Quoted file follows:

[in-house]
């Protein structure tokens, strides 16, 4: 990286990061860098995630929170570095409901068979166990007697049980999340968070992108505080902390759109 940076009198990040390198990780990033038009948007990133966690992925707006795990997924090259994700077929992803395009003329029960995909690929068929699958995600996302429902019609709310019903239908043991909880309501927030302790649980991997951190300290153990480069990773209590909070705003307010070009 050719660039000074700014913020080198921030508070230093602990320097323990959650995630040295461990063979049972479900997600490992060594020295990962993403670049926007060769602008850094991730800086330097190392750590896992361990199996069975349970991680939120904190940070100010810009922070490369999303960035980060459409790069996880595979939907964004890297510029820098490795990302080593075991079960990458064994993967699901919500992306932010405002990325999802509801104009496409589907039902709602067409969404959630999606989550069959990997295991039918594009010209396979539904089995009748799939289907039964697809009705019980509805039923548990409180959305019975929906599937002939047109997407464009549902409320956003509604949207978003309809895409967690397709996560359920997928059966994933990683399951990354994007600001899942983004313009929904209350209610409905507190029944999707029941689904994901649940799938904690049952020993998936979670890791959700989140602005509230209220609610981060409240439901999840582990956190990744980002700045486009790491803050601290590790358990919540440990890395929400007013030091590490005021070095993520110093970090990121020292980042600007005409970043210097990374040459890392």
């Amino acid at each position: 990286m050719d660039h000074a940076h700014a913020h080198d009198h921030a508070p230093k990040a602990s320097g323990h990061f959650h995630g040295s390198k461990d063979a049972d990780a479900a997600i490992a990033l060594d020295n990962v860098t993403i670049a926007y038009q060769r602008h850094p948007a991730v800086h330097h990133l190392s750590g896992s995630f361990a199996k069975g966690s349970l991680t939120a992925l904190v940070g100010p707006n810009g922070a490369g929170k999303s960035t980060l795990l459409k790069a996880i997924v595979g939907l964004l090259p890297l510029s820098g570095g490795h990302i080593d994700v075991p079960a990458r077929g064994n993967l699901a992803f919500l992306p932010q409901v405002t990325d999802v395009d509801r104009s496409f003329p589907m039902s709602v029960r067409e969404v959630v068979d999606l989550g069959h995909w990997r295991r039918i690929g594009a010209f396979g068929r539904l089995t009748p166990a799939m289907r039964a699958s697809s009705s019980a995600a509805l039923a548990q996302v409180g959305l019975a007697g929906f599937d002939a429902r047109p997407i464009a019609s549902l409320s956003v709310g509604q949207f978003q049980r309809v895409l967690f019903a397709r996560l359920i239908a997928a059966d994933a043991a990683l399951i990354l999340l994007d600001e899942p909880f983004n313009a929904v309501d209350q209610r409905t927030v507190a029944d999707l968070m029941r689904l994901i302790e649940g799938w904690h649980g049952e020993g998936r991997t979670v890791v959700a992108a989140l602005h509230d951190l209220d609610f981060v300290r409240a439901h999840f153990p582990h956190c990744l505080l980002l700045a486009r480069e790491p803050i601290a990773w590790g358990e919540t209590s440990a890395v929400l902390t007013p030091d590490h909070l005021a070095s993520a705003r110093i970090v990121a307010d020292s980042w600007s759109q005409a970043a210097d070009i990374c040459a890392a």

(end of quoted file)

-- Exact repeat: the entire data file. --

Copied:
[in-house]
């Protein structure tokens, strides 16, 4: 990286990061860098995630929170570095409901068979166990007697049980999340968070992108505080902390759109 940076009198990040390198990780990033038009948007990133966690992925707006795990997924090259994700077929992803395009003329029960995909690929068929699958995600996302429902019609709310019903239908043991909880309501927030302790649980991997951190300290153990480069990773209590909070705003307010070009 050719660039000074700014913020080198921030508070230093602990320097323990959650995630040295461990063979049972479900997600490992060594020295990962993403670049926007060769602008850094991730800086330097190392750590896992361990199996069975349970991680939120904190940070100010810009922070490369999303960035980060459409790069996880595979939907964004890297510029820098490795990302080593075991079960990458064994993967699901919500992306932010405002990325999802509801104009496409589907039902709602067409969404959630999606989550069959990997295991039918594009010209396979539904089995009748799939289907039964697809009705019980509805039923548990409180959305019975929906599937002939047109997407464009549902409320956003509604949207978003309809895409967690397709996560359920997928059966994933990683399951990354994007600001899942983004313009929904209350209610409905507190029944999707029941689904994901649940799938904690049952020993998936979670890791959700989140602005509230209220609610981060409240439901999840582990956190990744980002700045486009790491803050601290590790358990919540440990890395929400007013030091590490005021070095993520110093970090990121020292980042600007005409970043210097990374040459890392």
């Amino acid at each position: 990286m050719d660039h000074a940076h700014a913020h080198d009198h921030a508070p230093k990040a602990s320097g323990h990061f959650h995630g040295s390198k461990d063979a049972d990780a479900a997600i490992a990033l060594d020295n990962v860098t993403i670049a926007y038009q060769r602008h850094p948007a991730v800086h330097h990133l190392s750590g896992s995630f361990a199996k069975g966690s349970l991680t939120a992925l904190v940070g100010p707006n810009g922070a490369g929170k999303s960035t980060l795990l459409k790069a996880i997924v595979g939907l964004l090259p890297l510029s820098g570095g490795h990302i080593d994700v075991p079960a990458r077929g064994n993967l699901a992803f919500l992306p932010q409901v405002t990325d999802v395009d509801r104009s496409f003329p589907m039902s709602v029960r067409e969404v959630v068979d999606l989550g069959h995909w990997r295991r039918i690929g594009a010209f396979g068929r539904l089995t009748p166990a799939m289907r039964a699958s697809s009705s019980a995600a509805l039923a548990q996302v409180g959305l019975a007697g929906f599937d002939a429902r047109p997407i464009a019609s549902l409320s956003v709310g509604q949207f978003q049980r309809v895409l967690f019903a397709r996560l359920i239908a997928a059966d994933a043991a990683l399951i990354l999340l994007d600001e899942p909880f983004n313009a929904v309501d209350q209610r409905t927030v507190a029944d999707l968070m029941r689904l994901i302790e649940g799938w904690h649980g049952e020993g998936r991997t979670v890791v959700a992108a989140l602005h509230d951190l209220d609610f981060v300290r409240a439901h999840f153990p582990h956190c990744l505080l980002l700045a486009r480069e790491p803050i601290a990773w590790g358990e919540t209590s440990a890395v929400l902390t007013p030091d590490h909070l005021a070095s993520a705003r110093i970090v990121a307010d020292s980042w600007s759109q005409a970043a210097d070009i990374c040459a890392a």